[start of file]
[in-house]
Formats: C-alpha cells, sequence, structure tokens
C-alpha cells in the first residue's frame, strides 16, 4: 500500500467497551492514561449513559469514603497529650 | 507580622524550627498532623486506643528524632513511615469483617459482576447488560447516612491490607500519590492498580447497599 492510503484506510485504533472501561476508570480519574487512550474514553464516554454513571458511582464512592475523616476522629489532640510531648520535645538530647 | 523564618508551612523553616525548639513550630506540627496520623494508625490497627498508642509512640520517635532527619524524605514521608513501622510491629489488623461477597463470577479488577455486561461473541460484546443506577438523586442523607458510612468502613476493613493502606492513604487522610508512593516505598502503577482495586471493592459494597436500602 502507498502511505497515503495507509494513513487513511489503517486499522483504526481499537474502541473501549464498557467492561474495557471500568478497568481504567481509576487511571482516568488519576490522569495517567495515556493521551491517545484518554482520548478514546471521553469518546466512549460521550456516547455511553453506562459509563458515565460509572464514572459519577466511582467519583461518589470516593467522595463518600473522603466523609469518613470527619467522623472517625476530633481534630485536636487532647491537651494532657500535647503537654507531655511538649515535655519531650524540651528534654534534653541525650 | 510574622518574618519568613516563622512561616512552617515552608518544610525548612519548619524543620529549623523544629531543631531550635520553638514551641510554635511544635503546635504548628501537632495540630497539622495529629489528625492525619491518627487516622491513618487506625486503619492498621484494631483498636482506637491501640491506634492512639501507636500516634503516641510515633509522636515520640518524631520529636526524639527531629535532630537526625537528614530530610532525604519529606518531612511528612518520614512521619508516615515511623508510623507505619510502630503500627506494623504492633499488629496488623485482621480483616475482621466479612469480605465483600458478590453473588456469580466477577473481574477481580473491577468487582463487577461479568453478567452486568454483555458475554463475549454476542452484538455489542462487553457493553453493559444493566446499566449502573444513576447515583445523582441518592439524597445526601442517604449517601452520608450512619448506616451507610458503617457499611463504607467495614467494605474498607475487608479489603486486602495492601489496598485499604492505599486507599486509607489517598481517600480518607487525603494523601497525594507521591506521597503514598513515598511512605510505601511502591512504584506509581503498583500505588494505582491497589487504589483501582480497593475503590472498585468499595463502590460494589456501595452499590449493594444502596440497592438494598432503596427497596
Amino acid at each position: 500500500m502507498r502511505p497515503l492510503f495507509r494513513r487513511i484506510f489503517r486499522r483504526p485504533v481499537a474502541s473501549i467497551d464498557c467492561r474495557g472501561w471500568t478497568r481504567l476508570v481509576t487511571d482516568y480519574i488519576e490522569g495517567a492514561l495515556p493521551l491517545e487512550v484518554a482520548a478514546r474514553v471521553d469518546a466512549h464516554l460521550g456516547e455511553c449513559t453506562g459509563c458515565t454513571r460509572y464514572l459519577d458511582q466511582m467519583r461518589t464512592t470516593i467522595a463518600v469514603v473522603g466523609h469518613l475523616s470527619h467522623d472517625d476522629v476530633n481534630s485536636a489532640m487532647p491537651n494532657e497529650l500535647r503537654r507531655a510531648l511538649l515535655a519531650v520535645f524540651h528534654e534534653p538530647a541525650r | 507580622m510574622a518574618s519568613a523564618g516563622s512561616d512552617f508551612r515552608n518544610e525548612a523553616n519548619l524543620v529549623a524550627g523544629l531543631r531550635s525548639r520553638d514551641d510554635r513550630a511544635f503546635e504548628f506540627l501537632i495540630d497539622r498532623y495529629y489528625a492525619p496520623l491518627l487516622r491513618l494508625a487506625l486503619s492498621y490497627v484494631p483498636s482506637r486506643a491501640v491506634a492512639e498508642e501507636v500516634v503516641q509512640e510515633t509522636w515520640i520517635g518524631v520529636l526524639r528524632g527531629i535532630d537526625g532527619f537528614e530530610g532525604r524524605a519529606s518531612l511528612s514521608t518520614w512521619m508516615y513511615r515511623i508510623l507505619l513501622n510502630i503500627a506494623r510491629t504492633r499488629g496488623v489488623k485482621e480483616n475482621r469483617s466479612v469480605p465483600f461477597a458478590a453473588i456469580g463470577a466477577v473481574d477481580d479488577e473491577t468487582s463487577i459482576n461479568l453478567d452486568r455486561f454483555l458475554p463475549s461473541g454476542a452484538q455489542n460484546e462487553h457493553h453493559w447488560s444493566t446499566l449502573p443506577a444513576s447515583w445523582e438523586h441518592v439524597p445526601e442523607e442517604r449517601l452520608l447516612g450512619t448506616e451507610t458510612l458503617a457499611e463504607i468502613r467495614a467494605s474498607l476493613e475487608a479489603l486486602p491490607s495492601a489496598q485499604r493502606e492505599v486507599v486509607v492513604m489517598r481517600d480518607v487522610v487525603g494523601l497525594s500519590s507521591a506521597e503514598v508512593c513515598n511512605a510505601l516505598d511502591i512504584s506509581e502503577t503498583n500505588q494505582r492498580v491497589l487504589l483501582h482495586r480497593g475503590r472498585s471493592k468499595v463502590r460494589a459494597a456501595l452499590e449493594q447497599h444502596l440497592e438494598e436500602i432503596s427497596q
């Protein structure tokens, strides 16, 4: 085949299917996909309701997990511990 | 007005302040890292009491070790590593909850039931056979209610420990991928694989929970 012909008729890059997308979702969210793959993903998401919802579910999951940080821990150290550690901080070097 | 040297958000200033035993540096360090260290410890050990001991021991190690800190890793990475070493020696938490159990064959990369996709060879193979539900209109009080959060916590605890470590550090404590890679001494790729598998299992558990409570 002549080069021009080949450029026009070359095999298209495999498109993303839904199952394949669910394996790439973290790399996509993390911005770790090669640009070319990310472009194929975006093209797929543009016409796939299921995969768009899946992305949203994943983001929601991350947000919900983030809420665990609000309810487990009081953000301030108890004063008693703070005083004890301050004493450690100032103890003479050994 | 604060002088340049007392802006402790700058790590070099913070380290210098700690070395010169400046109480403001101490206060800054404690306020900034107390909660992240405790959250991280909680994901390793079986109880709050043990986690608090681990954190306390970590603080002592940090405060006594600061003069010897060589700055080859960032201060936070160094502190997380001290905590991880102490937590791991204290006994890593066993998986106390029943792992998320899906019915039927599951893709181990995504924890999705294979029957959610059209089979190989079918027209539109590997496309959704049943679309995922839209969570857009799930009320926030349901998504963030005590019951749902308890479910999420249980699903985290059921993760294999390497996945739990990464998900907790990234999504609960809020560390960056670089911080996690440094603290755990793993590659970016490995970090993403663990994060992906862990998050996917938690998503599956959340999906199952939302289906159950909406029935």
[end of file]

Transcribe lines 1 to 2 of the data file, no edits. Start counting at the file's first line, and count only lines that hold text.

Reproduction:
[in-house]
Formats: C-alpha cells, sequence, structure tokens